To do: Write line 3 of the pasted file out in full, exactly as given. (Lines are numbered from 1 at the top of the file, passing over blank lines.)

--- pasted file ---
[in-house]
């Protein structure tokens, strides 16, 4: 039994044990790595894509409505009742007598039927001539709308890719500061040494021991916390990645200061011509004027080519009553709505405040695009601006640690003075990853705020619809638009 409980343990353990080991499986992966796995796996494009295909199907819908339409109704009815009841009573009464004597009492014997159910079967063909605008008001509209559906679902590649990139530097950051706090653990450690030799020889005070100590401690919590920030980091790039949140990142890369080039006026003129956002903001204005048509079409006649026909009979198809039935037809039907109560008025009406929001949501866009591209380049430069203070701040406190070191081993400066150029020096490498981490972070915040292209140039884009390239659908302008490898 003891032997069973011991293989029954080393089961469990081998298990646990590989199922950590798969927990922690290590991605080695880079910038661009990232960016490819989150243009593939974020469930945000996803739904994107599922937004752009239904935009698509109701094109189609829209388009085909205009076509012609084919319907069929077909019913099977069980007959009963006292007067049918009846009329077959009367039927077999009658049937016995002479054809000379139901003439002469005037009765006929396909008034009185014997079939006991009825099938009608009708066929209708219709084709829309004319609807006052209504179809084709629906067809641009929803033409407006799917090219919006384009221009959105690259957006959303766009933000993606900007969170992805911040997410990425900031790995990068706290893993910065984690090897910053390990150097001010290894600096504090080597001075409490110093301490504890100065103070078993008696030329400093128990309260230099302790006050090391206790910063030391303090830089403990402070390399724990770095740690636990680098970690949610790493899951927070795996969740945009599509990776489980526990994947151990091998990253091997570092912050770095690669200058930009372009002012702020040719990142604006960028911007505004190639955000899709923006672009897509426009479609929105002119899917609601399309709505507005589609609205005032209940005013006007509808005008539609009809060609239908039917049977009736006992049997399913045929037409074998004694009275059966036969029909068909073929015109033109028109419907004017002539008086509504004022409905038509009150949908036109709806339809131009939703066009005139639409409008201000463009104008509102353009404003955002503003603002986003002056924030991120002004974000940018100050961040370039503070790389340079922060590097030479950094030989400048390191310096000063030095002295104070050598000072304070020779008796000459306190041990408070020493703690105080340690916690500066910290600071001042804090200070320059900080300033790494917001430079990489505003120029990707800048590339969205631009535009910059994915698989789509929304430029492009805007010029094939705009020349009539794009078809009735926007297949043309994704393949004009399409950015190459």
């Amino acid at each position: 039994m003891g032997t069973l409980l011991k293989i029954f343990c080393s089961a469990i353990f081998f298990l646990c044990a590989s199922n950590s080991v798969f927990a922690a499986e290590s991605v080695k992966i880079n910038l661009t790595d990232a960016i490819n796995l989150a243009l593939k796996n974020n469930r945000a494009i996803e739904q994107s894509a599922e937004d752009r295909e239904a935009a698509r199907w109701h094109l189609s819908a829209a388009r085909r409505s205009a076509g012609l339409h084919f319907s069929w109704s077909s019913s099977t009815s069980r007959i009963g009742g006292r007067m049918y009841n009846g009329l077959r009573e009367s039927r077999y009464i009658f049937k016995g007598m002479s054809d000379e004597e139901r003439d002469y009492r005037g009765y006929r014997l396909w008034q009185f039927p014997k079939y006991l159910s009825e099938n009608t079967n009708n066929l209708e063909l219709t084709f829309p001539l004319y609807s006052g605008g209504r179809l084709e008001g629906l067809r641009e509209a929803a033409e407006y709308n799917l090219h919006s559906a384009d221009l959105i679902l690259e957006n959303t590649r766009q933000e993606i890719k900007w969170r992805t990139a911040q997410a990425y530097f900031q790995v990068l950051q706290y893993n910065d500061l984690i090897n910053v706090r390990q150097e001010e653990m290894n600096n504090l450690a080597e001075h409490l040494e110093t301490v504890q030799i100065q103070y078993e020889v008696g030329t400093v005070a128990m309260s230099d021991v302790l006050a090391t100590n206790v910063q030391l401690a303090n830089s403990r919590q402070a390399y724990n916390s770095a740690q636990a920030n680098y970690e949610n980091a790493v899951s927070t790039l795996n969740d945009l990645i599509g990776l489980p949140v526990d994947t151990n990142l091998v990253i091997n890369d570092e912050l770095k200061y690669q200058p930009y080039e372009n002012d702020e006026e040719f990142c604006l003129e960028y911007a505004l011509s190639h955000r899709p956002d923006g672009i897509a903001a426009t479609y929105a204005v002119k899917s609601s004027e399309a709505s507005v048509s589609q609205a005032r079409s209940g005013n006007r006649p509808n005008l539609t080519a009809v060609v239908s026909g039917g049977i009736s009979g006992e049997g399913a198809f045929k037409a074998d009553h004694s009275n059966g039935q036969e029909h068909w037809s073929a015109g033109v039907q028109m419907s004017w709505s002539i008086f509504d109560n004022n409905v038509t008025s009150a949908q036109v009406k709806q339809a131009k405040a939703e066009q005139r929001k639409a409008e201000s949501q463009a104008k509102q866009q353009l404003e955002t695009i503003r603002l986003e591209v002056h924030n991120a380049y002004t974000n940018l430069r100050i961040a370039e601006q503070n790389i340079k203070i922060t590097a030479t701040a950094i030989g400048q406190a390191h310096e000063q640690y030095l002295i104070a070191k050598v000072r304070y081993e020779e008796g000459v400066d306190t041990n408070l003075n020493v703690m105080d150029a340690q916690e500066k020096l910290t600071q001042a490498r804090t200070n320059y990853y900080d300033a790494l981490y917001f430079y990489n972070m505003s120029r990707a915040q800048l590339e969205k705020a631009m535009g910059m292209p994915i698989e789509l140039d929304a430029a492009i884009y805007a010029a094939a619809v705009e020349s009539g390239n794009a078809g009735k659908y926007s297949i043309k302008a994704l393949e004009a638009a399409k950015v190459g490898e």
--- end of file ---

């Amino acid at each position: 039994m003891g032997t069973l409980l011991k293989i029954f343990c080393s089961a469990i353990f081998f298990l646990c044990a590989s199922n950590s080991v798969f927990a922690a499986e290590s991605v080695k992966i880079n910038l661009t790595d990232a960016i490819n796995l989150a243009l593939k796996n974020n469930r945000a494009i996803e739904q994107s894509a599922e937004d752009r295909e239904a935009a698509r199907w109701h094109l189609s819908a829209a388009r085909r409505s205009a076509g012609l339409h084919f319907s069929w109704s077909s019913s099977t009815s069980r007959i009963g009742g006292r007067m049918y009841n009846g009329l077959r009573e009367s039927r077999y009464i009658f049937k016995g007598m002479s054809d000379e004597e139901r003439d002469y009492r005037g009765y006929r014997l396909w008034q009185f039927p014997k079939y006991l159910s009825e099938n009608t079967n009708n066929l209708e063909l219709t084709f829309p001539l004319y609807s006052g605008g209504r179809l084709e008001g629906l067809r641009e509209a929803a033409e407006y709308n799917l090219h919006s559906a384009d221009l959105i679902l690259e957006n959303t590649r766009q933000e993606i890719k900007w969170r992805t990139a911040q997410a990425y530097f900031q790995v990068l950051q706290y893993n910065d500061l984690i090897n910053v706090r390990q150097e001010e653990m290894n600096n504090l450690a080597e001075h409490l040494e110093t301490v504890q030799i100065q103070y078993e020889v008696g030329t400093v005070a128990m309260s230099d021991v302790l006050a090391t100590n206790v910063q030391l401690a303090n830089s403990r919590q402070a390399y724990n916390s770095a740690q636990a920030n680098y970690e949610n980091a790493v899951s927070t790039l795996n969740d945009l990645i599509g990776l489980p949140v526990d994947t151990n990142l091998v990253i091997n890369d570092e912050l770095k200061y690669q200058p930009y080039e372009n002012d702020e006026e040719f990142c604006l003129e960028y911007a505004l011509s190639h955000r899709p956002d923006g672009i897509a903001a426009t479609y929105a204005v002119k899917s609601s004027e399309a709505s507005v048509s589609q609205a005032r079409s209940g005013n006007r006649p509808n005008l539609t080519a009809v060609v239908s026909g039917g049977i009736s009979g006992e049997g399913a198809f045929k037409a074998d009553h004694s009275n059966g039935q036969e029909h068909w037809s073929a015109g033109v039907q028109m419907s004017w709505s002539i008086f509504d109560n004022n409905v038509t008025s009150a949908q036109v009406k709806q339809a131009k405040a939703e066009q005139r929001k639409a409008e201000s949501q463009a104008k509102q866009q353009l404003e955002t695009i503003r603002l986003e591209v002056h924030n991120a380049y002004t974000n940018l430069r100050i961040a370039e601006q503070n790389i340079k203070i922060t590097a030479t701040a950094i030989g400048q406190a390191h310096e000063q640690y030095l002295i104070a070191k050598v000072r304070y081993e020779e008796g000459v400066d306190t041990n408070l003075n020493v703690m105080d150029a340690q916690e500066k020096l910290t600071q001042a490498r804090t200070n320059y990853y900080d300033a790494l981490y917001f430079y990489n972070m505003s120029r990707a915040q800048l590339e969205k705020a631009m535009g910059m292209p994915i698989e789509l140039d929304a430029a492009i884009y805007a010029a094939a619809v705009e020349s009539g390239n794009a078809g009735k659908y926007s297949i043309k302008a994704l393949e004009a638009a399409k950015v190459g490898e």